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Monday, June 24, 2024

Report released about death of 21,000 fish at UC Davis research center

The report found that the loss was caused by toxic levels of chlorine in the center’s tanks

 

By KAYA DO-KHANH — campus@theaggie.org

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An independent investigation report into the fish mortality event that occurred on Aug. 9, 2022 at the UC Davis Center for Aquatic Biology and Aquaculture (CABA) was released in Feb. 2023, according to a recent press release. The university called the loss of approximately 21,000 fish a “catastrophic failure” in a statement issued on Aug. 11, two days after the incident. 

The investigation report by Dr. Anthony Farrell, a professor emeritus at the University of British Columbia, stated that the water contamination, which was the cause of death for the fish, was due to an accumulation of mineral deposits inside sealed piping that led wastewater away from the facility. According to Farrell, this was a problem that had been developing over the course of several decades. The mineral deposits created a blockage that led to a sudden contamination of toxic levels of chlorine into the well water supply that was used to supply the tanks. 

 “No individual or collection of individuals can be singled out as being responsible,” Farrell wrote in the report. “The support staff, faculty and students who dealt with the catastrophe are to be commended for their collective responses to the catastrophe. The responses were both rapid and appropriate.”

The event occurred overnight, and an undergraduate student employee discovered the fish mortality around 8 a.m. on Aug. 9. According to an article from The New York Times, the chlorine damaged the gills and skin of multiple fish species in the tanks of the center, including the green and white sturgeon and Chinook salmon, which is endangered. Approximately 100 fish survived the event.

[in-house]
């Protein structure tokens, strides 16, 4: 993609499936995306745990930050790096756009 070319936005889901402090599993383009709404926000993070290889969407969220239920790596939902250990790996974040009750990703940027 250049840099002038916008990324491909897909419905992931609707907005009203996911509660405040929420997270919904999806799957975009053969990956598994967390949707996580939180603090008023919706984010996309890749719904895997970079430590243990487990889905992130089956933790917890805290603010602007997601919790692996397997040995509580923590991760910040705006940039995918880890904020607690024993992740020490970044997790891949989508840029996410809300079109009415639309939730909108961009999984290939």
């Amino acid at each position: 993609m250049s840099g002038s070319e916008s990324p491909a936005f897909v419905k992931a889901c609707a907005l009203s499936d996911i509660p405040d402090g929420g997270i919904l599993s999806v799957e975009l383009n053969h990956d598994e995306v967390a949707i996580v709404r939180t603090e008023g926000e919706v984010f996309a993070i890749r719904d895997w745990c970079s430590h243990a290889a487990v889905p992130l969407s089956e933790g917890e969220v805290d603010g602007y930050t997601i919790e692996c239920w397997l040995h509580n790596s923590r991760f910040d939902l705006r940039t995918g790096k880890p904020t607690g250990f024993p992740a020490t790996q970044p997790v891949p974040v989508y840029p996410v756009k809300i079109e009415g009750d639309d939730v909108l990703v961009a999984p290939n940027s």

The CABA center was built in the 1950s and is home to research programs aimed at sustaining California’s aquatic species, supporting the technological framework of the state’s aquaculture industries and creating sustainable aquaculture production. The center had never before had such “an all-encompassing loss” of fish, said Dr. Brignolo, the executive director of the Research and Teaching Animal Care Program, in a statement to The New York Times. 

In the report, Farrell made a number of recommendations to eliminate the risk of a similar event occurring in the future. The recommendations include a replacement of the disinfection system and an advanced procedure for emergencies. Some of the actions that were recommended are already being implemented or planned, and the university has committed to funding improvements for the center.

“We are thankful for our campus partners, staff, faculty and students who have been instrumental in rebuilding the facility quickly and with compassion so that our aquatic conservation programs could be restored,” a statement from the university reads. “CABA welcomed fish back into the facility in October 2022.”

Written by: Kaya Do-Khanh — campus@theaggie.org